Status of Implementation
- Legal responsibility for radioactive waste management lies with the producers of the waste, i.e. the NPP operators and the Federal Government (for waste from medicine, industry and research). All types of wastes must be disposed of in deep geological repositories. To plan and implement final disposal, the waste producers established the National Cooperative for the Disposal of Radioactive Waste (Nagra) in 1972. Nagra is responsible for the disposal of all types of radioactive waste, including the necessary research and development activities and the preparation of siting proposals and licence applications. The demonstrations of the feasibility of disposal were approved by the Federal Government in 1988 (L/ILW) and June 2006 (HLW) respectively. To store the waste until the geological repositories are available, a centralised interim storage facility (ZZL) has been operated by ZWILAG AG since 2001.
- Switzerland has two operating underground research laboratories in two different host rocks - the Grimsel Test Site (GTS) in crystalline rock, operated by Nagra, and the Mont Terri Rock Laboratory in Opalinus Clay, owned by the Republic and Canton of Jura and operated by the Swiss Geological Survey of the Swiss Federal Office of Topography.
- The Nuclear Energy Act (2003) assigns responsibility for defining and leading the site selection process to the Federal Government. Following a stepwise approach based on spatial planning legislation, siting has to be conducted in close cooperation with regional stakeholders. In April 2008, the Federal Government approved the concept for the site selection process in the form of the “Sectoral Plan for Deep Geological Repositories”; this defines the siting criteria, the steps for implementation, the timeframe and the roles of the various stakeholders.
- As a first step, Nagra proposed six potential siting regions for the repositories for L/ILW and HLW, based on safety-oriented criteria defined by the regulator. All sites have clay-rich sediments as potential host rocks. The proposals were approved by the Federal Government on 30 November 2011.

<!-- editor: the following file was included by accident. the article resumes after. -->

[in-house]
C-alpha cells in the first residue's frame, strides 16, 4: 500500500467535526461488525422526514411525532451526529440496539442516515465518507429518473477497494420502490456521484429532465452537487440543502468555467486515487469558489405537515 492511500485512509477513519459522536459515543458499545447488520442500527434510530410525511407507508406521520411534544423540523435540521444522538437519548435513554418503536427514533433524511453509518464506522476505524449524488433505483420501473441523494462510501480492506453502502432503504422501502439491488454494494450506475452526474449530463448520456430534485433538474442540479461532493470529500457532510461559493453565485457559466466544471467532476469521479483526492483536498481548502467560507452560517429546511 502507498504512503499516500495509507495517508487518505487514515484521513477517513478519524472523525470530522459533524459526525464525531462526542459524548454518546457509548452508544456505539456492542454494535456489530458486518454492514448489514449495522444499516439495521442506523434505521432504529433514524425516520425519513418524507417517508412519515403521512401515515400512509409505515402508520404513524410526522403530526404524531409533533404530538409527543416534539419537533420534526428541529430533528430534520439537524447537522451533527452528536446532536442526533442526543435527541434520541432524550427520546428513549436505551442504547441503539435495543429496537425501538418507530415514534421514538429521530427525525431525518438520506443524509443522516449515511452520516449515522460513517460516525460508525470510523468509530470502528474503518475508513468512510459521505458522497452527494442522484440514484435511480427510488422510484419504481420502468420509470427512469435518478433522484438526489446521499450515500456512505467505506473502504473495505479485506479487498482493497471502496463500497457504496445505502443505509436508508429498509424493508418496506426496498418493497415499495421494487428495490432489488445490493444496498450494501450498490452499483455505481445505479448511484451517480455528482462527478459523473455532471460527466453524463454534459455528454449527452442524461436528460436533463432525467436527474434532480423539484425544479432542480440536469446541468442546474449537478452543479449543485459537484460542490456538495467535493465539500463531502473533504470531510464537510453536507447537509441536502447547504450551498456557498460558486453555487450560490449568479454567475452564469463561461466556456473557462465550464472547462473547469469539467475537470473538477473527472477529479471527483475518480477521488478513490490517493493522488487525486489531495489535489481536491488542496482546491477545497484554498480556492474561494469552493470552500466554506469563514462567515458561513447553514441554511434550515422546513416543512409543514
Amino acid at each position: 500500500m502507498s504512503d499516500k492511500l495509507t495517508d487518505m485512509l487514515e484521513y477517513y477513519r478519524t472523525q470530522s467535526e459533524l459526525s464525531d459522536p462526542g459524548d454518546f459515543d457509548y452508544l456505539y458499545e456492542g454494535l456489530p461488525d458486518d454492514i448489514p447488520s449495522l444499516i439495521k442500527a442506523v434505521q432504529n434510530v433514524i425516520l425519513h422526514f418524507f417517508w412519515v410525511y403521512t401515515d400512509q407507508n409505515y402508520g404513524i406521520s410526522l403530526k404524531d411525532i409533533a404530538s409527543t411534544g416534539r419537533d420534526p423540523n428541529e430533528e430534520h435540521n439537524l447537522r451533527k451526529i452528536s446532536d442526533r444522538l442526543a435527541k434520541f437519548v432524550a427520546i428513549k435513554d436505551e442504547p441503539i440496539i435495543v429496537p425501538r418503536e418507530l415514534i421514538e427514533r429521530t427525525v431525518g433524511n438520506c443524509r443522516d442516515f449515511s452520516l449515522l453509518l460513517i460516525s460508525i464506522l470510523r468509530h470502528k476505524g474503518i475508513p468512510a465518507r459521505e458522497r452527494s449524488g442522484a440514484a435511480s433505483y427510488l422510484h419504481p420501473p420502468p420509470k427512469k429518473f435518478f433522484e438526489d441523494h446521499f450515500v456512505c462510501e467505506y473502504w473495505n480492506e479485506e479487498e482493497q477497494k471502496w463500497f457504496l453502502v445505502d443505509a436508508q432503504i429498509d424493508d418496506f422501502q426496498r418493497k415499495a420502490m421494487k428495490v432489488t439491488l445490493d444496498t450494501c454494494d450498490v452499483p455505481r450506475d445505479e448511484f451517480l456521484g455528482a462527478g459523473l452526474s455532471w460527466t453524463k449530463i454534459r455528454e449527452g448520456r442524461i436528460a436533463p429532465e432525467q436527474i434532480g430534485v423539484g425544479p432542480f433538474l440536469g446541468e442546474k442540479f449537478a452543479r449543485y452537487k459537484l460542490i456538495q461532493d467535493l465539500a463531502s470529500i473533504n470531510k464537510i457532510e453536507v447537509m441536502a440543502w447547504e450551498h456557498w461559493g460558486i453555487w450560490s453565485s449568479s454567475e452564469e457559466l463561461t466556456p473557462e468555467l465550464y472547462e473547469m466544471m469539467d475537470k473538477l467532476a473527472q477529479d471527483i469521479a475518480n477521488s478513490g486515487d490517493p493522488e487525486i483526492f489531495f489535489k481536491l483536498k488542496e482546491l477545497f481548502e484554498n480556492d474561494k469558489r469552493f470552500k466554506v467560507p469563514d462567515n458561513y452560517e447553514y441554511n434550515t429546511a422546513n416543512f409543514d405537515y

- The second stage of the process, now ongoing, aims at defining the location of the repository surface facilities in each of the siting regions – in collaboration with local stakeholders through the participation process – and narrowing down the number of siting regions to at least two each for the L/ILW and the HLW repository. The highest priority is still given to safety issues, but spatial planning and socio-economic considerations must also be addressed. In January 2015, Nagra proposed two regions, “Jura Ost” and “Zürich Nordost”, for further investigation in Stage 3. The results of the review process were presented by the safety authority ENSI in December 2016. Nagra’s proposals are supported with one exception: ENSI recommends that “Nördlich Lägern”, which had been put in reserve, should also remain in the process for further investigation. All three regions have Opalinus Clay as the host rock and are suitable for the disposal of both L/ILW and HLW. In Stage 3, they will be investigated in depth in seismic surveys and deep boreholes with a view to site selection and preparation of an application for a general licence.
- A Waste Disposal Programme describing the framework and the steps of implementation – as required by the Nuclear Energy Act – was approved by the Federal Council in 2013. An update was submitted to the authorities in 2016, together with a Research, Development & Demonstration Plan and an updated Cost Study.
Target Geologic Formation: Opalinus Clay
Earliest In-Service Date: 2050 (L/ILW), 2060 (HLW)